Dead Wake by Erik Larson

Dead Wake: The Last Crossing of the LusitaniaDead Wake: The Last Crossing of the Lusitania by Erik Larson
My rating: 4 of 5 stars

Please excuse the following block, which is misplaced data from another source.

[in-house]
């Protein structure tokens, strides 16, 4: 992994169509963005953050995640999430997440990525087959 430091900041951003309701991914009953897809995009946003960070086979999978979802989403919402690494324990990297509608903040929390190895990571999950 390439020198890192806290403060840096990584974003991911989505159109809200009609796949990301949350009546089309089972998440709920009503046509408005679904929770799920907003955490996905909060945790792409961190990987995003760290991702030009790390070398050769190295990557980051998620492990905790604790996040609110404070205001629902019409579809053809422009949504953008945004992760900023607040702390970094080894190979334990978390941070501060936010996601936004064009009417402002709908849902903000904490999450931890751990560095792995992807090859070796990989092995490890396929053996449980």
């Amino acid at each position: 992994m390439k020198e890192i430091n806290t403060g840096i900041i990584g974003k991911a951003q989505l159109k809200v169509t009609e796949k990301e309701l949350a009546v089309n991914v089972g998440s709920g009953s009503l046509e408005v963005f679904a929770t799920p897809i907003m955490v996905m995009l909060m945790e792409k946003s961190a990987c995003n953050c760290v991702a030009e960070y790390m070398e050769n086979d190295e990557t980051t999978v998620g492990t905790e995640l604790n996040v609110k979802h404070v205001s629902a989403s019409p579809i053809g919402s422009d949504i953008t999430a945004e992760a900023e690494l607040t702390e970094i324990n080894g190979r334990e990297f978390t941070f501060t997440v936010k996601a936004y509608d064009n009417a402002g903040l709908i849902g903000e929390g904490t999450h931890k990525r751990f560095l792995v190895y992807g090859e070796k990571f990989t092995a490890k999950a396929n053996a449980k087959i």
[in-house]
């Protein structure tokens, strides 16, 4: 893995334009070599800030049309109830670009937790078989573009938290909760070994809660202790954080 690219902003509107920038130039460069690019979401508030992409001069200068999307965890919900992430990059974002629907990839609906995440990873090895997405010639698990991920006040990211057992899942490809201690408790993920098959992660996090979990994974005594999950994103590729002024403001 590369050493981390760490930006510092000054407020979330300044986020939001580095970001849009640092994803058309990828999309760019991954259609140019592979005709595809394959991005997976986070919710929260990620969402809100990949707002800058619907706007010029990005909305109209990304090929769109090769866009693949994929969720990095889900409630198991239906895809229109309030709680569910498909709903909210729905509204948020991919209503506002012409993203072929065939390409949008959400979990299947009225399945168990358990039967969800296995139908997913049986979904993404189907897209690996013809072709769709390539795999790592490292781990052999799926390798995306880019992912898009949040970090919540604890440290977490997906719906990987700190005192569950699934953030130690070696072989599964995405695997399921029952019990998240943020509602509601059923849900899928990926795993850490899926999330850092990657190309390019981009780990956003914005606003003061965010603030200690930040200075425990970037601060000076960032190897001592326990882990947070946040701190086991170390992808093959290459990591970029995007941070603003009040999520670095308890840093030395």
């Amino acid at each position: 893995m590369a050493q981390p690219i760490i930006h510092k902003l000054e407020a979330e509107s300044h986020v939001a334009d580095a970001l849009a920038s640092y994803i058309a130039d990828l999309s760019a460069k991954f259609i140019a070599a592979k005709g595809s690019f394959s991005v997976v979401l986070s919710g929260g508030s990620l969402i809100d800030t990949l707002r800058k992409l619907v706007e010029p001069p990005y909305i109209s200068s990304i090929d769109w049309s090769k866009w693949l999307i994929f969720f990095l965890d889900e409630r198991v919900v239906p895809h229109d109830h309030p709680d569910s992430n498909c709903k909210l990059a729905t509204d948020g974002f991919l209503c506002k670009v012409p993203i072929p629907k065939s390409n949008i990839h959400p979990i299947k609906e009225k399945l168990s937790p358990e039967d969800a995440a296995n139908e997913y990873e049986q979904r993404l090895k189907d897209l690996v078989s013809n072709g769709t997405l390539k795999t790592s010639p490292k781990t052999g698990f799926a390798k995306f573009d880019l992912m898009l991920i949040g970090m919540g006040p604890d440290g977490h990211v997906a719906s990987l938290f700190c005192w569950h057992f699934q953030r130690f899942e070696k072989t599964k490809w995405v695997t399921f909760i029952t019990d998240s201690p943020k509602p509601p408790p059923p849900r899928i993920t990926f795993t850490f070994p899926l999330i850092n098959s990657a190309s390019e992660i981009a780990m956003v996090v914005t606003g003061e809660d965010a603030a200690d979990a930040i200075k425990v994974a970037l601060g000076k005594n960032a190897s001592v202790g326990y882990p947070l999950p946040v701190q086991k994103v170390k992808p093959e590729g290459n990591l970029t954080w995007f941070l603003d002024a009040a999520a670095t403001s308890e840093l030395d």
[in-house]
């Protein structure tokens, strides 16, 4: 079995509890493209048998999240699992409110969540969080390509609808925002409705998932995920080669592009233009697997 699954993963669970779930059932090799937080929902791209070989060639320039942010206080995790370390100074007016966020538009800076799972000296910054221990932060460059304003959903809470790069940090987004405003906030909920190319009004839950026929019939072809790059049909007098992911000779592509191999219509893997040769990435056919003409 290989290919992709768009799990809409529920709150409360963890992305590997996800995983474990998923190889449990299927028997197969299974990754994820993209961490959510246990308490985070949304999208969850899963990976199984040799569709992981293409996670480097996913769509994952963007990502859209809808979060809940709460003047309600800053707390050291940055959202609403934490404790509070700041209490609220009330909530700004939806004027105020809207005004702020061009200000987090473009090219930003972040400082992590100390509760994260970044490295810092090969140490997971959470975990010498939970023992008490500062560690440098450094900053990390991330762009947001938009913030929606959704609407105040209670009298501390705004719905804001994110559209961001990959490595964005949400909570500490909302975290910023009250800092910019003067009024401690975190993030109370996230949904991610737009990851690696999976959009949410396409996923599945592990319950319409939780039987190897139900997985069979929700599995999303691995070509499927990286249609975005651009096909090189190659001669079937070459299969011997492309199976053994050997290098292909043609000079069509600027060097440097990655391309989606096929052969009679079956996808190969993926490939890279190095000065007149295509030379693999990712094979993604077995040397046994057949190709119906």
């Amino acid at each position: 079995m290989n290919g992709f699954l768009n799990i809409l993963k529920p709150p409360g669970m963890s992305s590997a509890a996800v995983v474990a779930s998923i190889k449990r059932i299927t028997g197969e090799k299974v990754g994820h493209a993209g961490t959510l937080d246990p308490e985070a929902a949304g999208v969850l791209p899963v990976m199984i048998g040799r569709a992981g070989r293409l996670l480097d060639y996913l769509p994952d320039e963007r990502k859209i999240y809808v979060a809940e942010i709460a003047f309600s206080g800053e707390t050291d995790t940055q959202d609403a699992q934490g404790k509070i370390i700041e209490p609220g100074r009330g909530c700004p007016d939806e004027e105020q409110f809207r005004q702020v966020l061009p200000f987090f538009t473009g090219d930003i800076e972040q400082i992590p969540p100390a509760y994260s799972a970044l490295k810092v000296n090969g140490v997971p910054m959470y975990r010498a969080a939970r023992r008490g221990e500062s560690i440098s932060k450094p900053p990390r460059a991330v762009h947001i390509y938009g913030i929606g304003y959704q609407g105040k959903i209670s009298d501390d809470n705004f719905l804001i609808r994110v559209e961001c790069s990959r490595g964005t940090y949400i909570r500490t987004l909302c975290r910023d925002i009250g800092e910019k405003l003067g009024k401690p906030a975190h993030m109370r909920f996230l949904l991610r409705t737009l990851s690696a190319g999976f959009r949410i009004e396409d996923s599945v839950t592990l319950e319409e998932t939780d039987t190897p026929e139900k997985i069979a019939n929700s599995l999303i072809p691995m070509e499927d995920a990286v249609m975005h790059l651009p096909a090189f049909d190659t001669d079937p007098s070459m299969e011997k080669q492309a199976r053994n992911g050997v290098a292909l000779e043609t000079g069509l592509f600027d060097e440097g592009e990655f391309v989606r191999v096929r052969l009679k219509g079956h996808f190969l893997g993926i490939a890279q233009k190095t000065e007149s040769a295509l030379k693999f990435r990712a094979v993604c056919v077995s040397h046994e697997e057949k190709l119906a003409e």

This gripping non-fiction account of the final voyage of the Lusitania delves deeply into the personal history of key figures who played a role in one of modern history’s most notorious slaughters. The president of the United States, the captain of the eponymous ship, the captain of the U-boat, and many famous and wealthy passengers, some who lived and some who didn’t, are chronicled as a lead-in to the harrowing and detailed description of the sinking as described by English, Germans, Americans, crew, passengers, and British Admiralty. The crisp no-nonsense prose will appeal to readers and history buffs alike. My only complaint, and it is a very minor one, is that there is a bit too much filler. There is more biography of minor parties than necessary and the years of intrigue and naval warfare subsequent to the sinking that is described is equally unnecessary. Even so, I rushed to the end and the book in any event is not particularly long. Its acknowledgments and sources listed at the end are unusually extensive and thoroughly documented. Although a best-seller, it is a scholarly work worthy of a historian’s respect.

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